It’s getting more complicated all the time.

By Craig Boddington

I’m not a “gloom and doom” guy, honest. I’ve often said that, post-9/11, travel with firearms actually got a bit simpler. It seemed to me that more security people actually understood the rules, and it’s possible that at least some airline and security folks might have realized that there might be some greater threat out there than an honest traveler with a sporting firearm.

Right now, however, travel with firearms is getting more difficult. In part I understand this. Due to heightened security, firearms now require special handling by airline personnel. They have generally solved this in Europe by charging extra: In most airports and with most airlines, expect to be charged an additional 50 Euros for a gun case.


Preparing for a safari is almost as much fun as the trip itself.

by Diana Rupp

The anticipation has been building for months, and at last the day is almost here. I’m getting ready to leave for a safari in Namibia, via a flight to Washington, DC, where I’ll connect with South African Airways to Johannesburg, and then on to Windhoek. My duffel is stuffed with safari clothes and soft-soled leather boots and lots of additional stuff I probably won’t really need; my rifle is sighted in and ready to be locked in its case; three boxes of ammo are locked in a hard-sided pistol case inside the duffel; and my carry-on contains my passport and a sheaf of other paperwork as well as cameras, reading material, and a variety of sleep aids for that 16-hour ordeal in coach.

They're big planes, but they seem awfully tiny when you've been wedged in a coach seat for hours and hours.


A successful hunt begins well before you take that first step out of a vehicle, lodge, tent, or your back door. It pays to plan ahead, and this goes double when you are heading out of the country.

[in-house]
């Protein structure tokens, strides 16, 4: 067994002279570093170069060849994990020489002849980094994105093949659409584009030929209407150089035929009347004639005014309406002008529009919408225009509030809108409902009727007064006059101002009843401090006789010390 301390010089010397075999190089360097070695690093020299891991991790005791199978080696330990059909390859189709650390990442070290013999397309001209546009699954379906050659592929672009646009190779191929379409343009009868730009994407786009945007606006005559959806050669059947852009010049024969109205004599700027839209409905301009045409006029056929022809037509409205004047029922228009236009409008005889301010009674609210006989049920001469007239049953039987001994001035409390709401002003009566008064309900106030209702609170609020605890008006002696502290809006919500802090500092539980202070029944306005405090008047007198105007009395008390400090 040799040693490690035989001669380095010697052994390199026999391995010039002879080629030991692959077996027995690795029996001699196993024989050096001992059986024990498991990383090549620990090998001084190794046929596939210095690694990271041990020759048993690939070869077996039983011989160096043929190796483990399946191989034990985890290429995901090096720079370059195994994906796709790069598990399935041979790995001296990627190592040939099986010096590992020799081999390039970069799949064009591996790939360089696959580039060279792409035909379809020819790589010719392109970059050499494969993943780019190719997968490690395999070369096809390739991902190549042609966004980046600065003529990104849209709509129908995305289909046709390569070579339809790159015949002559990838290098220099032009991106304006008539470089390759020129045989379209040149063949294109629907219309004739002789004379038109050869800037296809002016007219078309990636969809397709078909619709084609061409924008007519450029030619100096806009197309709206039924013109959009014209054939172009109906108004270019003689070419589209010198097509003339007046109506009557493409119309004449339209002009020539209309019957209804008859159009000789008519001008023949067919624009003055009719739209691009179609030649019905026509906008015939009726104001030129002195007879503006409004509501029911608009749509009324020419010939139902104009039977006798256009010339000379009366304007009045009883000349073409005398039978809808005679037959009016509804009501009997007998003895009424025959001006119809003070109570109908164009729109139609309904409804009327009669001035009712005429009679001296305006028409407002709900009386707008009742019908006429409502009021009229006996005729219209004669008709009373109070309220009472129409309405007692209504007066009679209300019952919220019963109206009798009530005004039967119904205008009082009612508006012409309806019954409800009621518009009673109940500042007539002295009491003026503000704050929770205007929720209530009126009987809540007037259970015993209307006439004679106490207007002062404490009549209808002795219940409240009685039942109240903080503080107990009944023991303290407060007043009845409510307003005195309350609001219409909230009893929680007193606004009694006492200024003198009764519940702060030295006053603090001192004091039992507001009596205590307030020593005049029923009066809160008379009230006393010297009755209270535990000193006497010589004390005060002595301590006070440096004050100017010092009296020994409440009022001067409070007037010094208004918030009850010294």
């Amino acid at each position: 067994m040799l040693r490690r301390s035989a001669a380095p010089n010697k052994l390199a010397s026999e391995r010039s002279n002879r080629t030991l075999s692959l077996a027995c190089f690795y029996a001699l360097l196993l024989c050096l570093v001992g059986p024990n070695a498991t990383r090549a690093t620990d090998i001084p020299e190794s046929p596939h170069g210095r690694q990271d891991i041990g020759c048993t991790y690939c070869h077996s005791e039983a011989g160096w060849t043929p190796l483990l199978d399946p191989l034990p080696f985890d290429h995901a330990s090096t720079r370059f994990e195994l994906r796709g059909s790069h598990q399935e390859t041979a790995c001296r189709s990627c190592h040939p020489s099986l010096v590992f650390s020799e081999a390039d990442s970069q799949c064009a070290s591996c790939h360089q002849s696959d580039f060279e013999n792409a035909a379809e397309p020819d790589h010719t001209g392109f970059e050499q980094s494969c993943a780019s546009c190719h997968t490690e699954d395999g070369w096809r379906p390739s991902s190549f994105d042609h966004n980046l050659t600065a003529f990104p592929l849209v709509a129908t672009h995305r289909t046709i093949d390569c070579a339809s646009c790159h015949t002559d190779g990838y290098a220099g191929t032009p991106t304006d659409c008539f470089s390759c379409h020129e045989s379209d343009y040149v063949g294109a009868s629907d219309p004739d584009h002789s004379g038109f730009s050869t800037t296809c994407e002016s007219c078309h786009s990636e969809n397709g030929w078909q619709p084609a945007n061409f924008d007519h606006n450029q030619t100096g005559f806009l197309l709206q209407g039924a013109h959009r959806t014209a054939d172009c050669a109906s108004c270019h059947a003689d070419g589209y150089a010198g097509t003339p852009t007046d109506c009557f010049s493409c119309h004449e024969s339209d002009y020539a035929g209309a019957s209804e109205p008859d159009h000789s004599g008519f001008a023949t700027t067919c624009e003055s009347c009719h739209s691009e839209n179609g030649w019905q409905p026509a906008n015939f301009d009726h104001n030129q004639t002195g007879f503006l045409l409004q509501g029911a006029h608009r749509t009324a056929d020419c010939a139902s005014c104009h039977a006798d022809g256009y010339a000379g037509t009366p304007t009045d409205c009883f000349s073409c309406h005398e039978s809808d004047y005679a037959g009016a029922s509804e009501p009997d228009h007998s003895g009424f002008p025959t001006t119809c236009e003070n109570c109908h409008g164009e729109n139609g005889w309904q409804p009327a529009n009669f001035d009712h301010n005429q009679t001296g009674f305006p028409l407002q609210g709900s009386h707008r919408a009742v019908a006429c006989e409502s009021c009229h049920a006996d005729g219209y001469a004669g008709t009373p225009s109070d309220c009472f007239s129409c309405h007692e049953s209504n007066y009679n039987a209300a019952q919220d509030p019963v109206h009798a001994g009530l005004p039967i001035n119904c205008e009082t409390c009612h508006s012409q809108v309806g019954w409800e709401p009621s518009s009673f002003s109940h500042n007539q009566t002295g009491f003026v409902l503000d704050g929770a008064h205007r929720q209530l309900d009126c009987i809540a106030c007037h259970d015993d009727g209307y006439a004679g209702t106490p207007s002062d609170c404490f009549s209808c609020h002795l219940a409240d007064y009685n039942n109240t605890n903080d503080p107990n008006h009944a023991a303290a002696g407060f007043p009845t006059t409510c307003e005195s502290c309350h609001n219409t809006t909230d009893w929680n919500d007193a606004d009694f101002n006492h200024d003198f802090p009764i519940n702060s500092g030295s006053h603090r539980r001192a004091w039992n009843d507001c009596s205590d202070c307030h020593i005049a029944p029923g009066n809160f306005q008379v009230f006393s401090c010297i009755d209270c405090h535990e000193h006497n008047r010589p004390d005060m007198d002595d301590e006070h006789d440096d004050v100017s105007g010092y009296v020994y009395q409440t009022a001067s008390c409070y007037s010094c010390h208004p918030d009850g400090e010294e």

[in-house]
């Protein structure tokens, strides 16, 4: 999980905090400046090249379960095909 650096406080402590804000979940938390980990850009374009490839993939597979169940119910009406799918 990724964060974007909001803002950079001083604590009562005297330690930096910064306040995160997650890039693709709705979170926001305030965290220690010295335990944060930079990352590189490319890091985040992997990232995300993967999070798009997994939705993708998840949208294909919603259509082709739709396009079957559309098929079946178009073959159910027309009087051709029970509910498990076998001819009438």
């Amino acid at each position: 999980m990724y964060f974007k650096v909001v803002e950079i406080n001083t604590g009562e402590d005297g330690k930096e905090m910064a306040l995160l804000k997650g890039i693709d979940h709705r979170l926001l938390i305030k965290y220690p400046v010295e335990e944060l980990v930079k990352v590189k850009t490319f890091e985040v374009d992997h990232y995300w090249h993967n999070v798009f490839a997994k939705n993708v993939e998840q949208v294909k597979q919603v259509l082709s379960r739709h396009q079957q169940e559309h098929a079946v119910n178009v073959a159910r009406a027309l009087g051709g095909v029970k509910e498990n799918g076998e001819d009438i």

Keith Atcheson with a Botswana elephant.

“Staying well organized and knowing what to expect requires guidance by an experienced booking agent or professional hunter,” says Keith Atcheson, who is a representative with booking agency Jack Atcheson & Sons, based in Butte, Montana. Your PH or outfitter will provide you with the basics, but when it comes to making sure you have remembered everything and know what to expect, Atcheson says, “A good agent here in the States is usually more practical and effective."


An overview of the TSA rules for flying with your hunting firearms, ammunition, and other hunting equipment

By Ron Spomer

They took my Swiss Army knife. They took my mini screwdriver repair kit. They even took my tweezers once. But they haven’t taken my guns yet, and if I pay attention and follow the rules, they hopefully never will.


Tips and tricks to ensure your hunting guns arrive when you do.

By Ron Spomer

To my knowledge, firearms have not been used in the hijacking of an airliner in decades Sportsmen’s firearms checked as legal baggage have not been involved in any airline hijackings since—well, ever.

Nevertheless, traveling hunters face ever more strict regulations for flying with the tools of their trade. The rules continue to vary from airline to airline, country to country, check-in agent to check-in agent. As suggested before in this column, one is best prepared to fly firearms by getting complete, written rules and regulations that apply to one’s destination country/airline. One’s outfitter ought to provide this. For in-country flights, one should scour his/her airline’s website for its latest baggage rules/restrictions. Print out those rules in case you need backup at the check-in counter.